Our stock market is supposed to be run on supply and demand. The more the demand the stock goes up, the more supply the price tends to fall. With naked shorting, a loop hole brokerage houses took advantage of, the house sold you the shares and placed a marker in your account, never going out to find the stock, thus the demand was not there, yet gave the impression there was an unlimited supply. The only way at the time to combat this evil doing and potentially catch them in a “short squeeze” was a cert pull. Shareholders quickly demanded to pull their shares out of the market and put those shares in their name versus street name. The cert pull was on and a lawyer out of Texas got involved and started calculating all the certs in hopes of proving the naked short with a cert count larger than the 703 million OS number. As the count reached over 500 million, I recall the lawyer becoming more and more hush hush and a final cert count was sealed I believe for court document reasons. Many shareholders could not get their certs. Many brokerages denied their ability to get a certificate (why?) and others had their shares wiped out of the accounts stating the firm deemed them as worthless. Scam or not, there are things that make one raise an eyebrow.
Rumors of this naked short and the purpose of CMKX was that of a sting operation headed by exCIA and right hand man to Howard Hughes “Bob Mahue”. Iron Bob or IBM the shareholders called him was believed to have sat down with all the brokerage houses and banks involved in the mess only to strike a deal with them that would resolve the naked shorting fiasco that had happened in the market and settle for their misdeeds. A willd amount of $3.89 TRILLION was said to have been collected and to be released to all companies that were naked shorted, but the majority of the funds were earmarked for CMKX shareholders. This fueled new rumors and new predictions of receiving more than 0.54 a share to now receiving $1-$9/share… again for a share most paid .0001 for. A lawyer by the name of Al Hodges, who represented a handful of shareholders, was leading the case to not only find the $3.89 trillion, but to get these funds released as soon as possible to the shareholders.
For years and years this went on. Rumor after rumor that a payday was coming. Popular shareholders from the tight knit investor group soon passed from illness or old age, members of the company including the CEO himself passed too. It is sad to see investors not live long enough to get closure on this saga. Rumors and delays and court cases come and go and are still going on to this day. In fact, August 2018, next month the DOJ (Department of Justice) is set for a trial and a few sentencings in September. The DOJ has slowly unraveled an elaborate scheme that includes money laundering and the selling of illegal unregistered shares. As with shareholders, many of the key culprits also passed away before being brought to justice. 13 years, and still to this day, many believe that all of the legal matters going on at the moment are to create the illusion to the public that justice was done and the non disclosure settlement payments will follow after. Only in pennyland does stuff like this happen.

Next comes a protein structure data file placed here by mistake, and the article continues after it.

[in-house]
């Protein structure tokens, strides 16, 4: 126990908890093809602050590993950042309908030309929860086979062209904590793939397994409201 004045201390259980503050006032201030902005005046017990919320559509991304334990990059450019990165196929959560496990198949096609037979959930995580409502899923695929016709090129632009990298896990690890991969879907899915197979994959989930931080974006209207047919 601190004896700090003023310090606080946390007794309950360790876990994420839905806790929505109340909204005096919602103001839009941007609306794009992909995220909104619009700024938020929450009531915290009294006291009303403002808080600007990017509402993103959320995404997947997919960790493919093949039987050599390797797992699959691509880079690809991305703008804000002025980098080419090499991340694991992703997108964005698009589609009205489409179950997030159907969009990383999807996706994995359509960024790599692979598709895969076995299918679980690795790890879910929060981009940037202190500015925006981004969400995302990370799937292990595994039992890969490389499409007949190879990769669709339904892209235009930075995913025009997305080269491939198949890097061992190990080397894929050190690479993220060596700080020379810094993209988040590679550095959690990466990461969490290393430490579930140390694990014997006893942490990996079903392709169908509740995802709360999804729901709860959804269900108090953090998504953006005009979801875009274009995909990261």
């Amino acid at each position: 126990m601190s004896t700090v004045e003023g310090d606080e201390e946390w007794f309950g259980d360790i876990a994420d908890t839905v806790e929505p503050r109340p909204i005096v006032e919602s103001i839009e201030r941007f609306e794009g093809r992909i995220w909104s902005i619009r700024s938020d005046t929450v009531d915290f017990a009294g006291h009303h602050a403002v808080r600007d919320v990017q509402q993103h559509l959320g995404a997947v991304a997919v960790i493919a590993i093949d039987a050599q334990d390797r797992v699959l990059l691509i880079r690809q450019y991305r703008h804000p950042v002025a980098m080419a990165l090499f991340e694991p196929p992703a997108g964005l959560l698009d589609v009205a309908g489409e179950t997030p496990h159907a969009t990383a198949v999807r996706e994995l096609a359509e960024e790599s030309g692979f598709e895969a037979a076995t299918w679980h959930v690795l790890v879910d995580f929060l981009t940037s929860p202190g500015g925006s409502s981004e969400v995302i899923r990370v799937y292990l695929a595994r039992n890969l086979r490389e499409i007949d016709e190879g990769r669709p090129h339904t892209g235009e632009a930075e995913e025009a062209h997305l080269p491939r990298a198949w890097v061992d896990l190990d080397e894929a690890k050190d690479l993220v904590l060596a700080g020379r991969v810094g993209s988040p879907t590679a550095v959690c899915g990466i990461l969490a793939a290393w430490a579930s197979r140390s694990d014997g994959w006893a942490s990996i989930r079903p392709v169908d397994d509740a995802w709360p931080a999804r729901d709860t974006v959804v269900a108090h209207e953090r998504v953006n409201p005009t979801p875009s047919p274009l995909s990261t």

It is my belief that there was dirty stuff going on all around. I believe the firms knew of the scheme by the shell owners and saw the certificates attempted to be registered from restricted to free trading and naked shorted the stock. I think there were multiple wrongs going on and no one is getting more than a slap on the wrist while the biggest losers in all this if there is not a settlement of any sort are the shareholders who will have lost everything. The questions I have are why didn’t the SEC stop this racket sooner and deny there was no such thing as naked shorting. Why were the brokerage houses allowed to naked short the stock and illegally convert restricted stock into free trading? Last, why weren’t the culprits brought to justice sooner as its been 13 years and still no closure.
Here is more on the case.
United States v. Brian Dvorak et al (CMKM)
Case number: 2:09-CR-00132-RLH-RJJ